The main challenge for the Hurricane Katrina response was how to enable our response teams to collaborate across multiple issues--health, environmental, infrastructure, etc. Katrina was so devastating that every major unit in GAO was called upon to assess the impact and recovery. So tying all those unbits together so they could get theior work done and collaborate at the same time was the biggest challenge.
@Tcicco-- I call them shade tree mechanics--they know just enough to get into trouble! I think you have to have an avenue for communicating in a non-emotional way what they messed up, what they should have done and how you are going to work with them to prevent it from happening again. :)
Collaboration among C-suit can be difficult. There is a natural tension--competitiveness. But if the CEO puts the proper incentivces/processes in place (and they don't have to be monetary) I believe you will see collaboration become a norm.
@TCicco: How do you deal with middle management who talk the talk but can't walk the walk when it comes to IT and especially security but end up making a mess of things that they then rely on the 'peons' to clean up? Yet they tell the 'C-suite' that they have it all under control?
In terms of collaborating with the business--it starts with gaining their trust through a well managed and operating IT function. Once you achieve that the business will look to you as a solution provider.
Regarding collaboration, we've spoken a bit on Internet Evolution about the need for harmony and collaboration in the C-suite. Have you found, in your experience, that C-level executives from different departments don't work as well together as they should? (Whether within AEA or in other organizations you've worked for.)
I have looked at the cost of moving to the cloud and when you add in all the services, including security it is not the right move for us. I think if more organizations had the information on their current cost of operations they would be in a better position to make the decision. And yes I am a huge proponent of virtualization
I think the CIO role is much more interesting now than it was 10-15 years ago. With business relying more heavily ontechnology the CIO is in a perfet position to be a game changer--add value to the business by reducing cycle times for business functions, improving BI, etc.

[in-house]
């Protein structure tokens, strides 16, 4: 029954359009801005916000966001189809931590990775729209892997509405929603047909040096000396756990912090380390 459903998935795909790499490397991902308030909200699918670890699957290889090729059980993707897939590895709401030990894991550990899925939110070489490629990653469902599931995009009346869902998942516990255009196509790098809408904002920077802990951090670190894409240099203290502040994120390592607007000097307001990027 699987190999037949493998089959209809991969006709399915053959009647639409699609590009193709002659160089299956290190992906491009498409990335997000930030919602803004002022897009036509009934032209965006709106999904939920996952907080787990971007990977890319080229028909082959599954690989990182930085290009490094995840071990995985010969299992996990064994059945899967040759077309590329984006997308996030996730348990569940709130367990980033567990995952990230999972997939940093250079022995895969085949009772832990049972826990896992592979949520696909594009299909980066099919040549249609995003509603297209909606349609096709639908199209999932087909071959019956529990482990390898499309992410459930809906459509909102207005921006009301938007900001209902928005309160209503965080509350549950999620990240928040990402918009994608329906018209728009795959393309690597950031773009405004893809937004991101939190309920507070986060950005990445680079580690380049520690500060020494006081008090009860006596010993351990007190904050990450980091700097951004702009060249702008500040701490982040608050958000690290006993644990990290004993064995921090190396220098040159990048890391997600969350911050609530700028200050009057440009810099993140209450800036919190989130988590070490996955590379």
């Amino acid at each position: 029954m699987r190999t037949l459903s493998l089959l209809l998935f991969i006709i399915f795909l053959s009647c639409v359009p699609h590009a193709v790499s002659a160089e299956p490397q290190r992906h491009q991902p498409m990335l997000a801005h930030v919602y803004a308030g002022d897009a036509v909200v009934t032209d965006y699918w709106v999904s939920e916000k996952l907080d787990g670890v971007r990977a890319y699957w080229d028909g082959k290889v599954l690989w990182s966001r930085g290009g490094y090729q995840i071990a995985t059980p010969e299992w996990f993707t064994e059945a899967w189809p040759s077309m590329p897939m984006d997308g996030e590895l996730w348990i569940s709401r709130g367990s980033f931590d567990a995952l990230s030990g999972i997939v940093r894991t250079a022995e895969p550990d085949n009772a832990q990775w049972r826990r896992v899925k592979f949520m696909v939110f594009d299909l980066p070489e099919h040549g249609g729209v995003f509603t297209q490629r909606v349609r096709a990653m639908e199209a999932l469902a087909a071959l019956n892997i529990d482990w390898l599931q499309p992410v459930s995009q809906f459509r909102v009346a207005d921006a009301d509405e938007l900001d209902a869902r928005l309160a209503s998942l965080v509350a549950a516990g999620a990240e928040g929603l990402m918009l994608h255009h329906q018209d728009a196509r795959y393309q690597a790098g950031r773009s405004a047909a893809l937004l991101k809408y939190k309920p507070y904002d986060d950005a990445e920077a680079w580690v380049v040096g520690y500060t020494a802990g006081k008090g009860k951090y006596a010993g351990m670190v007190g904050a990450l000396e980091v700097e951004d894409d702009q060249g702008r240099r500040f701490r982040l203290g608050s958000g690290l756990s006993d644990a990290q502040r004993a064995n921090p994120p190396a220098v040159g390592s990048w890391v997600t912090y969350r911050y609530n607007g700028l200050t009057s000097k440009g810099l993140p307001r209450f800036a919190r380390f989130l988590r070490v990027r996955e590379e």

I think we are prepared but with the threats changing daily it is always a concern. There are some very smart people out there who spend all their time looking for new attack scenarios. It is a worry but I feel we are as prepared as we can be.
I think the European community is far ahead of us in having buy-in. We are still resource rich and haven't faced the same energy problems the europeans have. Until them I think we will be lagging in buy-in
Another question I was going to ask on air was about the need to protect the nation's cyber infrastructure. Tony, do you worry about the United State's preparedness, or lack thereof, for a cyber attack?
@SecTech and Joanne: Actually, the example I read had to do with charging government departments for use of storage on site versus in a cloud. If a dept wanted to stay with the premise solution, they had to pay extra.
In some dorms, social pressure was exerted to decrease energy usage by identifiying the dorm rooms that were the biggest energy users. Updated in real time and was very effective at decreasing energy utilization.
@Mary: Interesting point about being charged for energy. If departments, divisions or business units were charged for their energy consumption as a line item, they would probably be motivated to reduce costs.
@Joanne: I don't know how it is in the real world, but here (local gov't) they want the savings upfront and ongoing, but aren't willing to spend to get what they want. Some of our servers are so old that they aren't energy efficient at all.
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Positec, a manufacturer of power tools for homes and commercial applications, achieves greater customer service flexibility and cuts hold times in half by using a cloud-based service to manage its call center.
Big-data and analytics tools enable marketers to understand customers as individuals, identifying unmet needs and addressing each customer as a "segment of one," says John Kennedy, VP corporate marketing, IBM.
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